Which approach typically more accurately identifies fiscal consolidation? To address this question, we focus on the largest discrepancies between the two approaches: the 10 cases for which the discrepancy between the two approaches exceeded 3 percent of GDP. In each of these cases, fiscal consolidation was assessed as large (greater than 1.5 percentage points of GDP) by at least one of the two approaches. These 10 cases are highlighted in Figure 3.15.

We start with the cases in the top-left corner of Figure 3.15, which contains five periods identified as large consolidations based on the standard approach, but for which the policy record shows either only a small consolidation or no consolidation at all.

  • Germany (1996): The CAPB-to-GDP ratio increased by 6.4 percentage points, but the policy record indicates fiscal consolidation measures amounting to only 0.2 percent of GDP. The large increase in the CAPB-to-GDP ratio in 1996 reflected a large one-time capital transfer in 1995, which implied a change in the CAPB-to-GDP ratio of about –7 percentage points in 1995 and 6.4 percentage points in 1996. The sharp increase in the CAPB in 1996 thus had nothing to do with fiscal austerity measures. In particular, as reported in the 1996 IMF Recent Economic Developments report (p. 18), a one-time transfer of Treuhand (Trust Agency) and East German housing debt to the general government amounting to 6.8 percent of GDP occurred in 1995. This operation was recorded by the Organization for Economic Cooperation and Development (OECD) as a one-time increase in capital transfers that raised the general government deficit from 2.3 percent of GDP in 1994 to 9.7 percent of GDP in 1995. The deficit returned to a more normal level in 1996, at 3.3 percent of GDP. Therefore, the sharp increase in the CAPB in 1996 bears no relation to fiscal austerity measures, but instead reflects the end of a one-time capital transfer.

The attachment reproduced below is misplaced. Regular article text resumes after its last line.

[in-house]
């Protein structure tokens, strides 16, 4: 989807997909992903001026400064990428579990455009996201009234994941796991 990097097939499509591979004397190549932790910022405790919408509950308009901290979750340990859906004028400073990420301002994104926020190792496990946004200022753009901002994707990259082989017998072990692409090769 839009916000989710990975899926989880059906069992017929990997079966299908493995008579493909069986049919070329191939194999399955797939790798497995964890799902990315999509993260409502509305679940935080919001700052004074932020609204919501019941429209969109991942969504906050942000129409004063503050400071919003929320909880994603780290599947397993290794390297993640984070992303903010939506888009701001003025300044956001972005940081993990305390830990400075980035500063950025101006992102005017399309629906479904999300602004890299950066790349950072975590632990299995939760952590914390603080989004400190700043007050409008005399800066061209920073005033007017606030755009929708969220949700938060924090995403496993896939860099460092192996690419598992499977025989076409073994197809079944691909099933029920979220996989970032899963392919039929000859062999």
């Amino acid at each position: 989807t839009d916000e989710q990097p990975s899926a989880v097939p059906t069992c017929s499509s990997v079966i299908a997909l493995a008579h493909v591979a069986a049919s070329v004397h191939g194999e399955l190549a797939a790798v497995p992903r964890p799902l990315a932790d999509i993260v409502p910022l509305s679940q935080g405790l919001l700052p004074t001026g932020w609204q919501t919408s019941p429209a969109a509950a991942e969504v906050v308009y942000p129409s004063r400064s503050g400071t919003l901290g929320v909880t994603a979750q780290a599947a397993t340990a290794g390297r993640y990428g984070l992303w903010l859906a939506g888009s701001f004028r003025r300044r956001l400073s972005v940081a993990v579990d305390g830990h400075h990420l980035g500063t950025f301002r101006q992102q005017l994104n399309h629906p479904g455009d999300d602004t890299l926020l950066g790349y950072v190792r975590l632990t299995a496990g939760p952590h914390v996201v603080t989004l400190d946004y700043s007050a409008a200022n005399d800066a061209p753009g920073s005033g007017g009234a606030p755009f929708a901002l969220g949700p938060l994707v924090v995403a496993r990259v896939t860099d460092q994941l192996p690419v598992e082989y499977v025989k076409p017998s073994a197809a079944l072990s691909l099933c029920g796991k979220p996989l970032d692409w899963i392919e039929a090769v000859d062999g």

• Japan (1999): The CAPB-to-GDP ratio rose by about 4.9 percentage points, but the policy record shows no evidence of fiscal consolidation measures. Indeed, Japan’s fiscal consolidation program, initiated in 1997, was suspended in 1998 following the onset of a severe recession, and there is no evidence of measures designed to cut the budget deficit until 2002, when the authorities announced a new multiyear program of fiscal consolidation (2003 OECD Economic Survey: Japan, p. 15). Instead, as the 1998 OECD Economic Survey: Japan reports (p. 84), the government made a one-time capital transfer in 1998 to the Japan National Railway, amounting to about ¥24.3 trillion (4.8 percent of GDP). The one-time nature of this capital transfer implies a change in the (general government) CAPB of about 4.8 percentage points of GDP in the following year, 1999. This increase is similar to the 4.9 percentage point change in the CAPB-to-GDP ratio computed by Alesina and Ardagna (2010). Therefore, the sharp increase in the CAPB in 1999 bears no relation to fiscal austerity measures, but instead reflects the end of a one-time capital transfer.